Productive things to do: physical activity

May 17, 2016 7:00:00 AM

running-treadmill.jpgSometimes life gets busy. Things at work pick up, you’re traveling a ton, and you’ve said yes to one too many events. In an effort to squeeze it all in you skip your morning run, put your gym membership on hold, and toss your yoga mat aside. You simply can’t waste time working out. But while skipping out on your exercise routine may buy you a few extra hours a week, the time you spend working may be significantly less productive.  

Everyone knows that exercise is an important part of a healthy lifestyle, but when we think about the value of exercise we often focus on the physical benefits. Regular physical activity improves heart and lung health, can lower cholesterol, and helps with weight management. But recent studies indicate that exercise also has a more immediate benefit: it’s impact on our productivity. In fact, scientific research suggests that brainpower is directly linked to our physical routines, and incorporating exercise into your daily routine can lead to a range of cognitive benefits.

More energy throughout the day
We’ve all been there. It’s 2pm and the only thing on your mind is crawling under your desk and dozing off to sleep. While it may sound counterintuitive, studies suggest that the best way to beat fatigue is to skip the nap and get moving. Exercise increases circulation, releases feel-good chemicals, and improves endurance, giving you the energy you need to tackle big projects and approach difficult tasks with a clear mind. It doesn’t take much—as little as 15 minutes of activity can give you the jolt you need to finish your day strong.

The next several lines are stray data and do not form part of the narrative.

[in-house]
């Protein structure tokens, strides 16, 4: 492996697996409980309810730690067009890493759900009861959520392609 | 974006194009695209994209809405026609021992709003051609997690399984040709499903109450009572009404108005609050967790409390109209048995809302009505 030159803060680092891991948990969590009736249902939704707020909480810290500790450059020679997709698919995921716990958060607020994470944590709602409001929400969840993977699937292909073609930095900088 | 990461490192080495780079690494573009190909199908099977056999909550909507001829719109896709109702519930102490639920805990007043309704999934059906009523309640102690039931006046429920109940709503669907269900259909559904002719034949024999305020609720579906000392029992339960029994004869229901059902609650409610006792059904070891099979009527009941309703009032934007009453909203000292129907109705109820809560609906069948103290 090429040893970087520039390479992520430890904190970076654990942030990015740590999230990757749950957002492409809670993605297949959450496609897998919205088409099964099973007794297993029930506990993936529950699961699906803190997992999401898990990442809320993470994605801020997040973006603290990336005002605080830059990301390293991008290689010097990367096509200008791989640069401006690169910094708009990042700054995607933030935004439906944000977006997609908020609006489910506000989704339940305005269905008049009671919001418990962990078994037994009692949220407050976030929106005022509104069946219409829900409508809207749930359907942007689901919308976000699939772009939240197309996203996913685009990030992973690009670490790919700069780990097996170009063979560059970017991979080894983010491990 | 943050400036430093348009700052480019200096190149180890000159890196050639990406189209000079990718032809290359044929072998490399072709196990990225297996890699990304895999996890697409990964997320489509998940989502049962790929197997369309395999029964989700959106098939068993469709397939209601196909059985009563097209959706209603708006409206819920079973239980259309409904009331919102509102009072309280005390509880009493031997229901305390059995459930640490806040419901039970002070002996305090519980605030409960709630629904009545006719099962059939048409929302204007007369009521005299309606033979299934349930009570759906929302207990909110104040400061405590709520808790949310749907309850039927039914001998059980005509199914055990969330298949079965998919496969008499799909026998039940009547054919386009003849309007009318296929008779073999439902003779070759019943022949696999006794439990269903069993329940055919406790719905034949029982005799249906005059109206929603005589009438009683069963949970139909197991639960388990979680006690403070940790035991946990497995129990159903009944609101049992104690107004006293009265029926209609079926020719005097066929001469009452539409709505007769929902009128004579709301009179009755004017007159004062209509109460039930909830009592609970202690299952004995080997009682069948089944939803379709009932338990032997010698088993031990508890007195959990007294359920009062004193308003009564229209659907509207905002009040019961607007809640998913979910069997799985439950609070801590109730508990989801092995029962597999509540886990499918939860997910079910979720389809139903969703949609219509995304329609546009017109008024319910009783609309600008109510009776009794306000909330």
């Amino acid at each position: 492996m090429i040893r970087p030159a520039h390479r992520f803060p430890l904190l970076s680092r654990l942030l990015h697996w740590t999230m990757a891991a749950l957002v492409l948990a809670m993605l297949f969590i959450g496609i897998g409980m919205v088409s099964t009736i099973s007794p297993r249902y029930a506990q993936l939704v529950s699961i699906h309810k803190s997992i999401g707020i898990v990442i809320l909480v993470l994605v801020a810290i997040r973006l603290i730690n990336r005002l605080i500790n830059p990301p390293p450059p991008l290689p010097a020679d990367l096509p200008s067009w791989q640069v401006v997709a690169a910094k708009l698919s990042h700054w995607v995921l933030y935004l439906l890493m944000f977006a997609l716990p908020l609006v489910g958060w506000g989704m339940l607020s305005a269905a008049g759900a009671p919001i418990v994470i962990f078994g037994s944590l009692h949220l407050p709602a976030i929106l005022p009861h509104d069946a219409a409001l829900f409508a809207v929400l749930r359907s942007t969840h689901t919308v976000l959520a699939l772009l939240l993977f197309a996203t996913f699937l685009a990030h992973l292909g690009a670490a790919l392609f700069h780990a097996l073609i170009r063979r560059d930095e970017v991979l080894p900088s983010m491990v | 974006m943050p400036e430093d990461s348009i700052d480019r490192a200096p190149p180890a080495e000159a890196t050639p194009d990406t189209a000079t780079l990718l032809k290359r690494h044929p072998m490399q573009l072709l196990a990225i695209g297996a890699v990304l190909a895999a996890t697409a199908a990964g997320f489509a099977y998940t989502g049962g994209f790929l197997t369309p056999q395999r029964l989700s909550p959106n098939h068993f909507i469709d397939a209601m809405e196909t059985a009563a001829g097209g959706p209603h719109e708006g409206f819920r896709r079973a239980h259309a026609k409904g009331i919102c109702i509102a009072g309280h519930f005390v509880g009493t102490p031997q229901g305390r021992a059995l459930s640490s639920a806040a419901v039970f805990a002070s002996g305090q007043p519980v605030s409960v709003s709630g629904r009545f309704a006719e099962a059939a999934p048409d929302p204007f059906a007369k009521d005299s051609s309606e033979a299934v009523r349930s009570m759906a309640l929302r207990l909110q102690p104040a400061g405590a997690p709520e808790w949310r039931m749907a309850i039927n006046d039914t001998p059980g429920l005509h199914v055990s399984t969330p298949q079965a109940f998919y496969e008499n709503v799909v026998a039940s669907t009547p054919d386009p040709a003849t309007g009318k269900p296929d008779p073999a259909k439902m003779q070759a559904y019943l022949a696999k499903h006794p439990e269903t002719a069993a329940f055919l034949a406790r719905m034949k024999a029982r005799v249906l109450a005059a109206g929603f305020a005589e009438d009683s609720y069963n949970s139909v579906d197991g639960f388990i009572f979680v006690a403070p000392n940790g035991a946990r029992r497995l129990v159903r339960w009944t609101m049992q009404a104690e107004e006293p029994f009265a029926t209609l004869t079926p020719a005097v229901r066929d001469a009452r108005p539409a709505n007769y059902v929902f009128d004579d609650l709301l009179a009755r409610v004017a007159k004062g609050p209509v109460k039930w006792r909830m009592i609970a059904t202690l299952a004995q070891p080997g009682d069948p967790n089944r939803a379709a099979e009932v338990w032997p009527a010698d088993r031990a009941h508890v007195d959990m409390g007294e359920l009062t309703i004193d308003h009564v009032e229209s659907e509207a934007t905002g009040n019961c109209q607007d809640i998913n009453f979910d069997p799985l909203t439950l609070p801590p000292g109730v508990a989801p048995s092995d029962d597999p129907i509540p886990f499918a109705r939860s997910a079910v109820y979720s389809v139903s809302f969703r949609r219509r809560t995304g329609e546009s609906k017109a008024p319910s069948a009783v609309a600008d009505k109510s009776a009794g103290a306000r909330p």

Read Jessica Sandhu's tips on how to keep your energy up throughout the day.

Improved concentration
Exercise helps sharpen focus and improve concentration by increasing blood flow to the brain and releasing dopamine (a chemical that plays a key role in learning and attention). Physical activity has been found to immediately raise focus levels, and the effects can last for up to three hours. Try working out before studying for an exam or giving an important presentation to help ensure you’re at your best when it’s time to perform.

Sharper memory
Outside of the temporary concentration boost that physical activity provides, it also helps sharpen memory over the long term. Researchers believe exercise increases the production of BDNF, a chemical that is critical for the development of nerve connections and brain tissue in the area of the brain responsible for reasoning and recall. Studies show that students who engage in exercise before learning retain more information, and older adults who participate in daily activity are less likely to have issues with memory loss.

Enhanced mood
Exercise increases the production of certain chemicals in the brain such as endorphins and serotonin, which enhance mood and help decrease anxiety and depression. And believe it or not, being in a better mood can have a profound impact on productivity, especially if your job requires interpersonal connections or collaboration. Enhanced mood can also keep you from feeling overwhelmed by tasks, in turn increasing your productivity.

Better impulse control